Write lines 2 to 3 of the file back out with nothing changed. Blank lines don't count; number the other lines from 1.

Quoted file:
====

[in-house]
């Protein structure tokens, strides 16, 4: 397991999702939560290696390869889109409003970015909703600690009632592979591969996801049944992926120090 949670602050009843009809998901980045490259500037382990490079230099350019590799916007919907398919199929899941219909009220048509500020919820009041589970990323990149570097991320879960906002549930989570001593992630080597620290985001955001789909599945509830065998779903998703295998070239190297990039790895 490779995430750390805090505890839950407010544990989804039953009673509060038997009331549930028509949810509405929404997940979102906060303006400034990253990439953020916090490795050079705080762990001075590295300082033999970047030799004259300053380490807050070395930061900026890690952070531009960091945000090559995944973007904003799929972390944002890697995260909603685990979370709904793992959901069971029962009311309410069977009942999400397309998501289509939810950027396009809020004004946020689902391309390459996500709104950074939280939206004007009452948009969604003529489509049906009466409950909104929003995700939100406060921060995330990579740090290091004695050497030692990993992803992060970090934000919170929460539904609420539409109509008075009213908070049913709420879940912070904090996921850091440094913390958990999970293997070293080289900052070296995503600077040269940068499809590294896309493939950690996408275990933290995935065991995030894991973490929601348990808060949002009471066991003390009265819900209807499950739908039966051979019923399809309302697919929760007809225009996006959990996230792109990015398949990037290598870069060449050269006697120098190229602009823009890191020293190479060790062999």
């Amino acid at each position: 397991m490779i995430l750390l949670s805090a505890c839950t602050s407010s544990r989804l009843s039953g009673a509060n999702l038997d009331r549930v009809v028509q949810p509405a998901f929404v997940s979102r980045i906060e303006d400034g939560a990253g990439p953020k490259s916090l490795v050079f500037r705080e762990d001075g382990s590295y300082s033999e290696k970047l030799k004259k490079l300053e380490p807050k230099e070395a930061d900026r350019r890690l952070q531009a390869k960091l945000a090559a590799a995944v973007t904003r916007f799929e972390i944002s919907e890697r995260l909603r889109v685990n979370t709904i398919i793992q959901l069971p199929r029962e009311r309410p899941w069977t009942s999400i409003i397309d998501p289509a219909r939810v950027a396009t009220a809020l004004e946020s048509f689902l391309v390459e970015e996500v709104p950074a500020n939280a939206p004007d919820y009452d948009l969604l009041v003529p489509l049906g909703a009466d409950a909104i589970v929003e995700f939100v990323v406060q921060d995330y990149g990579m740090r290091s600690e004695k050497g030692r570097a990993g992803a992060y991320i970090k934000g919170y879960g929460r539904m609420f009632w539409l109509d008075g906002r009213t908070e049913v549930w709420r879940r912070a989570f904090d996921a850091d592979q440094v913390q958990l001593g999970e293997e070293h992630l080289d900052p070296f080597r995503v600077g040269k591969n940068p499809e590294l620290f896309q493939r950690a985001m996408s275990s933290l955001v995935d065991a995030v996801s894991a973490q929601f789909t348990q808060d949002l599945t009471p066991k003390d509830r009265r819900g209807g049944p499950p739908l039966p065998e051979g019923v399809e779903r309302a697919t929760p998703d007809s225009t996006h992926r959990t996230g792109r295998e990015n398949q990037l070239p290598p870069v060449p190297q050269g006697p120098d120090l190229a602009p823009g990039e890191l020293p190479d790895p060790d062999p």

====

């Protein structure tokens, strides 16, 4: 397991999702939560290696390869889109409003970015909703600690009632592979591969996801049944992926120090 949670602050009843009809998901980045490259500037382990490079230099350019590799916007919907398919199929899941219909009220048509500020919820009041589970990323990149570097991320879960906002549930989570001593992630080597620290985001955001789909599945509830065998779903998703295998070239190297990039790895 490779995430750390805090505890839950407010544990989804039953009673509060038997009331549930028509949810509405929404997940979102906060303006400034990253990439953020916090490795050079705080762990001075590295300082033999970047030799004259300053380490807050070395930061900026890690952070531009960091945000090559995944973007904003799929972390944002890697995260909603685990979370709904793992959901069971029962009311309410069977009942999400397309998501289509939810950027396009809020004004946020689902391309390459996500709104950074939280939206004007009452948009969604003529489509049906009466409950909104929003995700939100406060921060995330990579740090290091004695050497030692990993992803992060970090934000919170929460539904609420539409109509008075009213908070049913709420879940912070904090996921850091440094913390958990999970293997070293080289900052070296995503600077040269940068499809590294896309493939950690996408275990933290995935065991995030894991973490929601348990808060949002009471066991003390009265819900209807499950739908039966051979019923399809309302697919929760007809225009996006959990996230792109990015398949990037290598870069060449050269006697120098190229602009823009890191020293190479060790062999």
């Amino acid at each position: 397991m490779i995430l750390l949670s805090a505890c839950t602050s407010s544990r989804l009843s039953g009673a509060n999702l038997d009331r549930v009809v028509q949810p509405a998901f929404v997940s979102r980045i906060e303006d400034g939560a990253g990439p953020k490259s916090l490795v050079f500037r705080e762990d001075g382990s590295y300082s033999e290696k970047l030799k004259k490079l300053e380490p807050k230099e070395a930061d900026r350019r890690l952070q531009a390869k960091l945000a090559a590799a995944v973007t904003r916007f799929e972390i944002s919907e890697r995260l909603r889109v685990n979370t709904i398919i793992q959901l069971p199929r029962e009311r309410p899941w069977t009942s999400i409003i397309d998501p289509a219909r939810v950027a396009t009220a809020l004004e946020s048509f689902l391309v390459e970015e996500v709104p950074a500020n939280a939206p004007d919820y009452d948009l969604l009041v003529p489509l049906g909703a009466d409950a909104i589970v929003e995700f939100v990323v406060q921060d995330y990149g990579m740090r290091s600690e004695k050497g030692r570097a990993g992803a992060y991320i970090k934000g919170y879960g929460r539904m609420f009632w539409l109509d008075g906002r009213t908070e049913v549930w709420r879940r912070a989570f904090d996921a850091d592979q440094v913390q958990l001593g999970e293997e070293h992630l080289d900052p070296f080597r995503v600077g040269k591969n940068p499809e590294l620290f896309q493939r950690a985001m996408s275990s933290l955001v995935d065991a995030v996801s894991a973490q929601f789909t348990q808060d949002l599945t009471p066991k003390d509830r009265r819900g209807g049944p499950p739908l039966p065998e051979g019923v399809e779903r309302a697919t929760p998703d007809s225009t996006h992926r959990t996230g792109r295998e990015n398949q990037l070239p290598p870069v060449p190297q050269g006697p120098d120090l190229a602009p823009g990039e890191l020293p190479d790895p060790d062999p």